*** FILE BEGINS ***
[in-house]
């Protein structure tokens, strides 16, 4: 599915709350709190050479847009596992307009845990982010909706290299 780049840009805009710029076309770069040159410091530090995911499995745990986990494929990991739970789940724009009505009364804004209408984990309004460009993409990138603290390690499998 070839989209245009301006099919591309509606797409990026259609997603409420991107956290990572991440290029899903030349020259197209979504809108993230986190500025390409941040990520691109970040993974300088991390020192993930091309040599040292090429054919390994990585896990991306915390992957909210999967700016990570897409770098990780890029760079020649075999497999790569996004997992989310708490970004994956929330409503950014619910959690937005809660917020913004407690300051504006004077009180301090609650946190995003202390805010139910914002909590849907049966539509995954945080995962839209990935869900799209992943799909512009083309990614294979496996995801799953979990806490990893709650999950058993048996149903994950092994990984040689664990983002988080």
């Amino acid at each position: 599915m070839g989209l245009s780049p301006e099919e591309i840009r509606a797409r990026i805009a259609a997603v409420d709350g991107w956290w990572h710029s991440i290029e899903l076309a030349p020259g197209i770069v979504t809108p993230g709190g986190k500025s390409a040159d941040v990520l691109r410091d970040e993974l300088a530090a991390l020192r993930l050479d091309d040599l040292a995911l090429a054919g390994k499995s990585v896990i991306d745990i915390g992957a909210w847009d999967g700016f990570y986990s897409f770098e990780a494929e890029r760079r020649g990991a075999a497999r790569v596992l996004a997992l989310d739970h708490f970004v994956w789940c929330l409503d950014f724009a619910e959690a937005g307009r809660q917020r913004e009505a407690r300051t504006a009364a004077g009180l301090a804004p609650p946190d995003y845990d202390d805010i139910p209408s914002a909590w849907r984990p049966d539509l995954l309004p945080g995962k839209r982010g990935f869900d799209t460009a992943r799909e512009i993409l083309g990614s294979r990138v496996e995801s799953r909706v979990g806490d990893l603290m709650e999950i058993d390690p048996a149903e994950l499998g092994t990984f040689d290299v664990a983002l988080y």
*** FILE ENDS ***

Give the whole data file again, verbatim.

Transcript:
[in-house]
């Protein structure tokens, strides 16, 4: 599915709350709190050479847009596992307009845990982010909706290299 780049840009805009710029076309770069040159410091530090995911499995745990986990494929990991739970789940724009009505009364804004209408984990309004460009993409990138603290390690499998 070839989209245009301006099919591309509606797409990026259609997603409420991107956290990572991440290029899903030349020259197209979504809108993230986190500025390409941040990520691109970040993974300088991390020192993930091309040599040292090429054919390994990585896990991306915390992957909210999967700016990570897409770098990780890029760079020649075999497999790569996004997992989310708490970004994956929330409503950014619910959690937005809660917020913004407690300051504006004077009180301090609650946190995003202390805010139910914002909590849907049966539509995954945080995962839209990935869900799209992943799909512009083309990614294979496996995801799953979990806490990893709650999950058993048996149903994950092994990984040689664990983002988080």
């Amino acid at each position: 599915m070839g989209l245009s780049p301006e099919e591309i840009r509606a797409r990026i805009a259609a997603v409420d709350g991107w956290w990572h710029s991440i290029e899903l076309a030349p020259g197209i770069v979504t809108p993230g709190g986190k500025s390409a040159d941040v990520l691109r410091d970040e993974l300088a530090a991390l020192r993930l050479d091309d040599l040292a995911l090429a054919g390994k499995s990585v896990i991306d745990i915390g992957a909210w847009d999967g700016f990570y986990s897409f770098e990780a494929e890029r760079r020649g990991a075999a497999r790569v596992l996004a997992l989310d739970h708490f970004v994956w789940c929330l409503d950014f724009a619910e959690a937005g307009r809660q917020r913004e009505a407690r300051t504006a009364a004077g009180l301090a804004p609650p946190d995003y845990d202390d805010i139910p209408s914002a909590w849907r984990p049966d539509l995954l309004p945080g995962k839209r982010g990935f869900d799209t460009a992943r799909e512009i993409l083309g990614s294979r990138v496996e995801s799953r909706v979990g806490d990893l603290m709650e999950i058993d390690p048996a149903e994950l499998g092994t990984f040689d290299v664990a983002l988080y």